To succeed in the workplace, you need to know how to overcome various kinds of obstacles and tackle challenges effectively and efficiently, and that means you are supposed to be good at solving problems. Employers value such competencies a lot: in fact, 83 percent of them want to see problem-solving skills on resumes. Thus, if you are willing to get hired quickly, make sure to provide relevant examples, which could be something like this:

Revamped the navigation menus of the company’s websites, reducing the number of misdirected customer requests by 60%.

Developed a strategy to reduce return rates by 20%, which resulted in $15k monthly cost savings.


Innovation drives our world, and it is fueled by creativity. Creative workers can skyrocket businesses by inventing things and producing original ideas, and employers know that since creativity is at the top of the list of the most sought-after skills in the world. For your resume to gain an edge on the competition, try sharing something like this to illuminate your creative talent:

Was selected among 10 other talented architects to restore 5 medieval monuments for UNESCO.

Had 30+ works published in prestigious design magazines.


Initiative is all about being proactive both at work and in life. Since enthusiastic employees lead to 21% greater profitability, recruiters hunt for them, which is why adding examples showing that you are an engaged and committed worker can be an excellent way to strengthen your resume. Here are some examples you may find helpful:

Suggested 10 modifications to existing web designs, increasing customer satisfaction by 60%.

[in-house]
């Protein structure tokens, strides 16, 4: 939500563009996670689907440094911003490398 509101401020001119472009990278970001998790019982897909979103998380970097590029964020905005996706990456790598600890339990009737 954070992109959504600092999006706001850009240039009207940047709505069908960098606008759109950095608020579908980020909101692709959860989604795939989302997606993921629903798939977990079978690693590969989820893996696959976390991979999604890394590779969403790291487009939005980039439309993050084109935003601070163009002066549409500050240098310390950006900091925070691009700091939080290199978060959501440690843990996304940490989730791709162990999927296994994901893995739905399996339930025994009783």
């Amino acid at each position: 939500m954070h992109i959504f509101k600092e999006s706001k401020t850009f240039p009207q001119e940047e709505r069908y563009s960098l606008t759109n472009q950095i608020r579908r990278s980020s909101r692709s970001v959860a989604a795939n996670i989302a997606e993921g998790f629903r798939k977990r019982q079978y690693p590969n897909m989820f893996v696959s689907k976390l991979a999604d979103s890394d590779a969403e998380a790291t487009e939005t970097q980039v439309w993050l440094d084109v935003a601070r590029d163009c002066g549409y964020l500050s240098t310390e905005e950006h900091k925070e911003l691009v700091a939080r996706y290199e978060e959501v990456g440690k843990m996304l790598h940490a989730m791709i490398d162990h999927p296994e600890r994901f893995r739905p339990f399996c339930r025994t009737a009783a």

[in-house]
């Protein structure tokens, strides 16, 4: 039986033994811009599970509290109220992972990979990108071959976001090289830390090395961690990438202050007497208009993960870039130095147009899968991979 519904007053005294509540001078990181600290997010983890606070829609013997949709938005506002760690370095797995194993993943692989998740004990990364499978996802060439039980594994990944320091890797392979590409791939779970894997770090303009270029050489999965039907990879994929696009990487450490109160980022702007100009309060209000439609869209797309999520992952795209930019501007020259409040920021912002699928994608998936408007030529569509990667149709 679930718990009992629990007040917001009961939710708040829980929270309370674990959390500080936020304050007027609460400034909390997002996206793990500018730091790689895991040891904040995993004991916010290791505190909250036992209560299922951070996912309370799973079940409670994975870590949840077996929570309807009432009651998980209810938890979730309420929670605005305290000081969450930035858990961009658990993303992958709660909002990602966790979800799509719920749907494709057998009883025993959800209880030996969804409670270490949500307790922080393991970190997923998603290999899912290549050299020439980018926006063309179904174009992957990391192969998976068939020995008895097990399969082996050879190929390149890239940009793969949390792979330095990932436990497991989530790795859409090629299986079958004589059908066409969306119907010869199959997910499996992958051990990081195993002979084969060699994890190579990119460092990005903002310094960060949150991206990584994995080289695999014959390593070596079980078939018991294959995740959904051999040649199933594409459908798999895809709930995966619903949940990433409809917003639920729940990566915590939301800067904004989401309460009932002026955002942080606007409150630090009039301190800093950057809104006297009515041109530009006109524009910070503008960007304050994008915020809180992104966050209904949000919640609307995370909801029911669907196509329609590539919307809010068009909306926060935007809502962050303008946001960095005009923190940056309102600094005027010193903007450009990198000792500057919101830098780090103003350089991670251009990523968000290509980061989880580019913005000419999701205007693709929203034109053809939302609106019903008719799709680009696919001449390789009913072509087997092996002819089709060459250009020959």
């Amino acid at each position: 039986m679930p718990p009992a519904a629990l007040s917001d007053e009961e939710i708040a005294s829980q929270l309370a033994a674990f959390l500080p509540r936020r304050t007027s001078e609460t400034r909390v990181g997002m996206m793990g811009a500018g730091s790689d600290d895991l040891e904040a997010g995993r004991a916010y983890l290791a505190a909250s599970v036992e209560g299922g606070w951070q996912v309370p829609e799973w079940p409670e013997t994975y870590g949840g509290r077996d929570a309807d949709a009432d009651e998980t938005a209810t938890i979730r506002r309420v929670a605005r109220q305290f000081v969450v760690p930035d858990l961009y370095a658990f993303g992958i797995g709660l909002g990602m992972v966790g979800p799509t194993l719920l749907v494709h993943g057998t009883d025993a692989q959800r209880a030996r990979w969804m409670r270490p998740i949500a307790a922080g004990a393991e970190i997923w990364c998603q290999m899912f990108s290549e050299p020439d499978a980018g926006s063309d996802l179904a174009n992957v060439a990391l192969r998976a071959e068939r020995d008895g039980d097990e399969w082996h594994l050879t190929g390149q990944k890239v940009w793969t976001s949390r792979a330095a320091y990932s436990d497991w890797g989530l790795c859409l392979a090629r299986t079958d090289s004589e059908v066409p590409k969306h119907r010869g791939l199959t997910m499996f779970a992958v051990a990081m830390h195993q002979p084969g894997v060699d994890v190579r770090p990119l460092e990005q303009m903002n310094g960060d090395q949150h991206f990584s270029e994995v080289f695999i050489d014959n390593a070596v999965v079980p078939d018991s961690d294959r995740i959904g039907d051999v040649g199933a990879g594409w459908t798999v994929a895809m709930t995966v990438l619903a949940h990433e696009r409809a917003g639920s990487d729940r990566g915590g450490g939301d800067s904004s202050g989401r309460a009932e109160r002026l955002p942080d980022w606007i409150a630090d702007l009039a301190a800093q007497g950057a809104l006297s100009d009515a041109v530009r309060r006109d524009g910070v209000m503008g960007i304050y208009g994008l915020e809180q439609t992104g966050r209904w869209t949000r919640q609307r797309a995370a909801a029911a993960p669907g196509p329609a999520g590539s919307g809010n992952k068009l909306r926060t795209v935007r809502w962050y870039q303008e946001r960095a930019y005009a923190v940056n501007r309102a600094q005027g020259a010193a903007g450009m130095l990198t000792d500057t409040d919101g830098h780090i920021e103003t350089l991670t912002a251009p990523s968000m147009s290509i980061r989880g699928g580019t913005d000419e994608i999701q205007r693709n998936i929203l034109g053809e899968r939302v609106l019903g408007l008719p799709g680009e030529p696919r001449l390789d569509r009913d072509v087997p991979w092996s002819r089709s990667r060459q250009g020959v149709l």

Identified opportunities for improvement by analyzing key metrics related to monetization and suggested a new donation campaign, which resulted in 26,000 new registrations.


Multitasking means you can approach more than one task at a time, and this talent is king these days: 36% of businesses look for multitasking abilities when sifting through mountains of resumes. Since juggling responsibilities is often an inevitable reality at work, showing that you can do it well via eye-catching examples on your resume could prove pretty useful when on a job hunt. Here are a few examples how you can do that:

Answered 90+ calls and greeted 50+ visitors daily in a busy lobby.

Simultaneously supervised four marketing projects at various stages of completion, ensuring all the targets were met in time.

Data Analysis

Our world runs on data, and many jobs require you to know your way around it. With lucrative industries like banking, telecom and insurance relying heavily on data-driven decision-making, Python, SQL or Excel proficiency can significantly increase your chances of getting hired. If you want to fly high above the competition when searching for a new job, consider adding your data analysis skills to your resume. Below you will find a few relevant examples:

Designed a regression model to help the SEO department make a data-driven decision on what keywords to target, which resulted in a 70% lift in website visitors.

Evaluated trends in sales performance and suggested a marketing mix model leading to a lift in ROI in 7 basis points.

Hard Skills Vs Soft Skills